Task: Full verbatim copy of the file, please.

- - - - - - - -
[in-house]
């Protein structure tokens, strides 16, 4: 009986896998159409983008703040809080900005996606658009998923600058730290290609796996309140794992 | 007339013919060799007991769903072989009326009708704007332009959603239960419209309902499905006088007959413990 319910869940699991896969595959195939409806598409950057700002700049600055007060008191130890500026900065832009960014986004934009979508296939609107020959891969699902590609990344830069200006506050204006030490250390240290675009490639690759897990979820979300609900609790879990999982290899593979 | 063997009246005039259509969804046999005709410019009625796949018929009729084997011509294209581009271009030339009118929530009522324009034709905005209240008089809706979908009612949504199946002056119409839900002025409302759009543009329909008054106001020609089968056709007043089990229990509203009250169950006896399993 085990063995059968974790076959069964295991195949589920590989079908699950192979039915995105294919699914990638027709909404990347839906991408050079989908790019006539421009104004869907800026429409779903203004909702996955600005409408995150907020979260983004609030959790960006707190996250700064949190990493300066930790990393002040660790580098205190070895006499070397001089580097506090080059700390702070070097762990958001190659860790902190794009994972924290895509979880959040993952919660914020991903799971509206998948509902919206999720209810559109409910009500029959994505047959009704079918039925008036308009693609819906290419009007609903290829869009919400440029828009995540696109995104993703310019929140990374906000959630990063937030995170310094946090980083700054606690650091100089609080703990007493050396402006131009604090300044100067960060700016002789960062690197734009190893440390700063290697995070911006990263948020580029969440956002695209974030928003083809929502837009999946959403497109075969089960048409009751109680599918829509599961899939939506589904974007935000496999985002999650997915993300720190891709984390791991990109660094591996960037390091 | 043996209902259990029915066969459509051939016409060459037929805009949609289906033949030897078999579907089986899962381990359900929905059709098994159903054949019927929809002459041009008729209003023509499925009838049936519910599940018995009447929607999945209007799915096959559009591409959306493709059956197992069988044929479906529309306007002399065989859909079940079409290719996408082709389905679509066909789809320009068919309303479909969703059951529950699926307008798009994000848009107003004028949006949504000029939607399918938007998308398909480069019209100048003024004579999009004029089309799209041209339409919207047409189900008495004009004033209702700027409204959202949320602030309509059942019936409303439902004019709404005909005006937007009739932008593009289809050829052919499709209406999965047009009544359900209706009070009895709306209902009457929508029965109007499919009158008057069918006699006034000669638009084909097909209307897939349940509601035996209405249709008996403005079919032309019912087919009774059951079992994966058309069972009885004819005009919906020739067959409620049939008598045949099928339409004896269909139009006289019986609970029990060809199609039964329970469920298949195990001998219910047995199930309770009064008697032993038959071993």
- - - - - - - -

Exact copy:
[in-house]
């Protein structure tokens, strides 16, 4: 009986896998159409983008703040809080900005996606658009998923600058730290290609796996309140794992 | 007339013919060799007991769903072989009326009708704007332009959603239960419209309902499905006088007959413990 319910869940699991896969595959195939409806598409950057700002700049600055007060008191130890500026900065832009960014986004934009979508296939609107020959891969699902590609990344830069200006506050204006030490250390240290675009490639690759897990979820979300609900609790879990999982290899593979 | 063997009246005039259509969804046999005709410019009625796949018929009729084997011509294209581009271009030339009118929530009522324009034709905005209240008089809706979908009612949504199946002056119409839900002025409302759009543009329909008054106001020609089968056709007043089990229990509203009250169950006896399993 085990063995059968974790076959069964295991195949589920590989079908699950192979039915995105294919699914990638027709909404990347839906991408050079989908790019006539421009104004869907800026429409779903203004909702996955600005409408995150907020979260983004609030959790960006707190996250700064949190990493300066930790990393002040660790580098205190070895006499070397001089580097506090080059700390702070070097762990958001190659860790902190794009994972924290895509979880959040993952919660914020991903799971509206998948509902919206999720209810559109409910009500029959994505047959009704079918039925008036308009693609819906290419009007609903290829869009919400440029828009995540696109995104993703310019929140990374906000959630990063937030995170310094946090980083700054606690650091100089609080703990007493050396402006131009604090300044100067960060700016002789960062690197734009190893440390700063290697995070911006990263948020580029969440956002695209974030928003083809929502837009999946959403497109075969089960048409009751109680599918829509599961899939939506589904974007935000496999985002999650997915993300720190891709984390791991990109660094591996960037390091 | 043996209902259990029915066969459509051939016409060459037929805009949609289906033949030897078999579907089986899962381990359900929905059709098994159903054949019927929809002459041009008729209003023509499925009838049936519910599940018995009447929607999945209007799915096959559009591409959306493709059956197992069988044929479906529309306007002399065989859909079940079409290719996408082709389905679509066909789809320009068919309303479909969703059951529950699926307008798009994000848009107003004028949006949504000029939607399918938007998308398909480069019209100048003024004579999009004029089309799209041209339409919207047409189900008495004009004033209702700027409204959202949320602030309509059942019936409303439902004019709404005909005006937007009739932008593009289809050829052919499709209406999965047009009544359900209706009070009895709306209902009457929508029965109007499919009158008057069918006699006034000669638009084909097909209307897939349940509601035996209405249709008996403005079919032309019912087919009774059951079992994966058309069972009885004819005009919906020739067959409620049939008598045949099928339409004896269909139009006289019986609970029990060809199609039964329970469920298949195990001998219910047995199930309770009064008697032993038959071993």